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#6
just what ever you do don't go stainless steel.

If i had to do mine over again i would not use stainless again.
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#7
to make matters worse, and with the thought of possibly repairing the intermediate line, i went to bust loose the other end of it at the combination valve and it won't budge. to keep it from further stripping, i take out everything from the MC, and all other lines (other lines came off beautifully) and i absolutely had no choice but to cut the line and hammer on a socket on it. even with a socket on there i had to get a 12 inch rachet and step on the valve and two hands to bust loose the fitting. talk about tight now and really wouldn't come off with a wrench or even a line wrench. and it looks like the thing was red lock tighted.

after further and further looking at the lines, it really doesn't look too bad i guess. just have to undo all of the clips holding it in and trying to follow the line best i can.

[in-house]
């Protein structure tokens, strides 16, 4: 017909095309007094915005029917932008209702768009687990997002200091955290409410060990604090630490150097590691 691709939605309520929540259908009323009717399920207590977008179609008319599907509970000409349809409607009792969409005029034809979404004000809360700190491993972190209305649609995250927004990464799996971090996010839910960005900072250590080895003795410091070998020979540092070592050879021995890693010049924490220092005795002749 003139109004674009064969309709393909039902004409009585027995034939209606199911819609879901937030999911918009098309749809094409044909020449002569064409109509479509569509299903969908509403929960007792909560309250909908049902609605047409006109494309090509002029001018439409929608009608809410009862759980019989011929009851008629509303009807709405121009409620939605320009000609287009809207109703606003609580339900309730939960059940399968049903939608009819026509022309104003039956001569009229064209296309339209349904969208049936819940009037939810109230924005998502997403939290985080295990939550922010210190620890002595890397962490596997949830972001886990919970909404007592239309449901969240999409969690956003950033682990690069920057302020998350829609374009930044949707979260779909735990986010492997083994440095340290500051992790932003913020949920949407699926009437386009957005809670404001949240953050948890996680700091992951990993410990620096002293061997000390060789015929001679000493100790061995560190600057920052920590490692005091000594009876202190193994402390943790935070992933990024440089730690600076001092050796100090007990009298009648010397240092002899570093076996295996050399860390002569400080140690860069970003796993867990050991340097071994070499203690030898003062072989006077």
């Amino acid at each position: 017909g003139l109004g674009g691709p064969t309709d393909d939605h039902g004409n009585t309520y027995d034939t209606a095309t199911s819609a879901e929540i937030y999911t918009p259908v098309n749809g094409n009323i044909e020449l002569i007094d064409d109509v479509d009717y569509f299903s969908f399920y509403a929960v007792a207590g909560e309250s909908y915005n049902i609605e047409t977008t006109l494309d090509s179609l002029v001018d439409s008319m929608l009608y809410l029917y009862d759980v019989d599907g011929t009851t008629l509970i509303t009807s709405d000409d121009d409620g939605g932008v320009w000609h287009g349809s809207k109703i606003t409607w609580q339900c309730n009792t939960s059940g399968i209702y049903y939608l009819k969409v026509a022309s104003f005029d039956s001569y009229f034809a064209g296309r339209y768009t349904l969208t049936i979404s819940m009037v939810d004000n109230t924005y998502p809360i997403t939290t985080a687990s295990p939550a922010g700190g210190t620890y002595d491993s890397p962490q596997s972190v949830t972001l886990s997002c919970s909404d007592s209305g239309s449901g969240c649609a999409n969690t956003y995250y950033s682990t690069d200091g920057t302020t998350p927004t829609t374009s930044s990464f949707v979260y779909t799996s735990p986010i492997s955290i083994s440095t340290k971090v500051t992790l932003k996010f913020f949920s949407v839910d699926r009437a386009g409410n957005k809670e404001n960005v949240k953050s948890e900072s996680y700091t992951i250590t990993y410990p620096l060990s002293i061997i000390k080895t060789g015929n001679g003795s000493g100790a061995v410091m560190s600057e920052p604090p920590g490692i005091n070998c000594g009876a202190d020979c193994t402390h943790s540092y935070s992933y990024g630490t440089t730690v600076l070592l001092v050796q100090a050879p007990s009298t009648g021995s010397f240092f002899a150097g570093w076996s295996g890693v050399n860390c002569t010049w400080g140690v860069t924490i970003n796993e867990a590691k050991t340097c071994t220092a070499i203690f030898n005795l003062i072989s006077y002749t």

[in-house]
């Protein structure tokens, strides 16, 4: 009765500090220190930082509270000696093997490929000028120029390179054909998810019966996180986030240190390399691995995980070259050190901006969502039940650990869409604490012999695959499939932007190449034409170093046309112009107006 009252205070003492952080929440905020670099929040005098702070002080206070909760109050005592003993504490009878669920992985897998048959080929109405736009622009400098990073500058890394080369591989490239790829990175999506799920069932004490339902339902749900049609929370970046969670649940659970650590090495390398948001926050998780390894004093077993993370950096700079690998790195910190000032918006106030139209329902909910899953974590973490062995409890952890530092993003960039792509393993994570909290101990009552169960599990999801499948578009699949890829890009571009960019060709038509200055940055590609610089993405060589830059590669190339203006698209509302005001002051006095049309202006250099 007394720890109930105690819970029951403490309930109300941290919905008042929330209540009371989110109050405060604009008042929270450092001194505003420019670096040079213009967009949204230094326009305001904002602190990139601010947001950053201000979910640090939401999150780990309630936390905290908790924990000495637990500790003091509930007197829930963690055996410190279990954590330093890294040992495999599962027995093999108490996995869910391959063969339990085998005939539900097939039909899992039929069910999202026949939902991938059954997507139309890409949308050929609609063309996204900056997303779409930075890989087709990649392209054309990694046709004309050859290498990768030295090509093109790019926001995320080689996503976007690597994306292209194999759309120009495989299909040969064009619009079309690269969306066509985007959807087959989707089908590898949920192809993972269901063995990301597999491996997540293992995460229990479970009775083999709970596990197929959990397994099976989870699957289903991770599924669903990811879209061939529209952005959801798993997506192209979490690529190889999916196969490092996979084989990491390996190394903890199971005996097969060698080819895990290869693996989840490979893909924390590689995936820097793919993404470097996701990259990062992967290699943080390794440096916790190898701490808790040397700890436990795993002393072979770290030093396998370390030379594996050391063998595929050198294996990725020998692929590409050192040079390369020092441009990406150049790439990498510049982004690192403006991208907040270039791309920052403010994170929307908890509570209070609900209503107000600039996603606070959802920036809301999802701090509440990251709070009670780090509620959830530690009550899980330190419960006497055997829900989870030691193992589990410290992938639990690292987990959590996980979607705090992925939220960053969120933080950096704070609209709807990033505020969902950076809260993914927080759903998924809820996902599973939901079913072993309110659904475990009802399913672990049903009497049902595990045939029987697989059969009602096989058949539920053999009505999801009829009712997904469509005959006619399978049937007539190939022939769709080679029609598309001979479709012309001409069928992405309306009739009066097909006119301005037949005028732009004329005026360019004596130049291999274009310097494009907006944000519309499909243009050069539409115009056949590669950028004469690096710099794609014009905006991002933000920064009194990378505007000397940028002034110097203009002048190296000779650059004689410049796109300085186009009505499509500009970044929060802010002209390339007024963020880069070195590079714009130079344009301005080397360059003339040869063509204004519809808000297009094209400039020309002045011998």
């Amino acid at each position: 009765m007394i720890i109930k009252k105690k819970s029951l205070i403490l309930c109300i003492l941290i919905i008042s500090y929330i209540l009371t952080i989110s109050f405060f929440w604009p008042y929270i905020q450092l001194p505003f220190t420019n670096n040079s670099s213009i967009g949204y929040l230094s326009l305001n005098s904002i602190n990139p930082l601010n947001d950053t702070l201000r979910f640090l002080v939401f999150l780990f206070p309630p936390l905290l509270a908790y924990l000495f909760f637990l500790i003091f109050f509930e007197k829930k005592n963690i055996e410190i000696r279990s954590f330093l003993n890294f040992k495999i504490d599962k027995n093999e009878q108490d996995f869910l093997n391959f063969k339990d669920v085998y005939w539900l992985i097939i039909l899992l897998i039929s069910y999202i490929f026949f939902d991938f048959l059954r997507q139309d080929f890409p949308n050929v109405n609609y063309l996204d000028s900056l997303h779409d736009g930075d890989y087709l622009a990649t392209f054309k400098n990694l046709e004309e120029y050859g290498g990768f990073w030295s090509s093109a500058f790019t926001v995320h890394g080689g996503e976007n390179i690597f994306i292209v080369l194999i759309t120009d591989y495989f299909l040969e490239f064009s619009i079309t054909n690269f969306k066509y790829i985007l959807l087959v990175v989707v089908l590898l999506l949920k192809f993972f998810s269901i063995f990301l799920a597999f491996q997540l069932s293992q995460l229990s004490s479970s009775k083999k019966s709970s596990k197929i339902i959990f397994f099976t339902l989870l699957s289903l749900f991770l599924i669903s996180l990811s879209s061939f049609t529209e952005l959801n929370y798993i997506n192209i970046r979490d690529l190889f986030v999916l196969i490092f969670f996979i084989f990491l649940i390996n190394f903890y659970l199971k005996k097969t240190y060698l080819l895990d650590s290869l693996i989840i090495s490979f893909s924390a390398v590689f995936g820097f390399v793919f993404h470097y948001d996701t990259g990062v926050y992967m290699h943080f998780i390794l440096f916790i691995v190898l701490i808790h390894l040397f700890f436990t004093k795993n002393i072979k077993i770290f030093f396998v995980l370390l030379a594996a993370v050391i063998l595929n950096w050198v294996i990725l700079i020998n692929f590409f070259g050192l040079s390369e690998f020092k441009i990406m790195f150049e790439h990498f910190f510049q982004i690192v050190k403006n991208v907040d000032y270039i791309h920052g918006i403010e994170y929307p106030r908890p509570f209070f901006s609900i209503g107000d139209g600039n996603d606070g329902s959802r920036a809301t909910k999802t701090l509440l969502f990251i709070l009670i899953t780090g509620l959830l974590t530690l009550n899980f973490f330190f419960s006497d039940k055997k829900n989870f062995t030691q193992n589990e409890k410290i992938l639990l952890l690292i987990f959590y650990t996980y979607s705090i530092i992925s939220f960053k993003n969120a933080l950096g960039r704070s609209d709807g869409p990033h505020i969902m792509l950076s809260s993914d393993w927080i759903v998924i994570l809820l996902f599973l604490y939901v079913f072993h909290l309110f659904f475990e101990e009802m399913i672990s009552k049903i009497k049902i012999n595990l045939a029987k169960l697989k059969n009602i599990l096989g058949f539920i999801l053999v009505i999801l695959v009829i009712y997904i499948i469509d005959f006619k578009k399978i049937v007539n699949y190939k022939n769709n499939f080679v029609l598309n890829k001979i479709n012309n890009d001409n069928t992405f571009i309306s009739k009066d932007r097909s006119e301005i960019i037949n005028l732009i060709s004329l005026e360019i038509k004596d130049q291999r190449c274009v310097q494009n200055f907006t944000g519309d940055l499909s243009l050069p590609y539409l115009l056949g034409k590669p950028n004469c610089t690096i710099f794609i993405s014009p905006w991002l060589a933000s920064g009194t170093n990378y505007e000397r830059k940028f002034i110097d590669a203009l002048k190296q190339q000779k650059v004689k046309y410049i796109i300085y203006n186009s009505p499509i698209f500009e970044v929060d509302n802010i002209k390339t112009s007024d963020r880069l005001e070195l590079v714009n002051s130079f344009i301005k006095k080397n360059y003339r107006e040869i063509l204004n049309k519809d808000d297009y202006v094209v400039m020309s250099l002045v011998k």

I might be completely removing the old combination valve and just run a tee-fitting for the front disc and running the adjust prop valve straight from the MC back to the rear brakes.
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#8
I just changed all mine out. Found a local dirt track speed shop that had all the stainless flex and fittings to change out the factory single crimp rubber lines to stainless flex. all components ran me right at $100.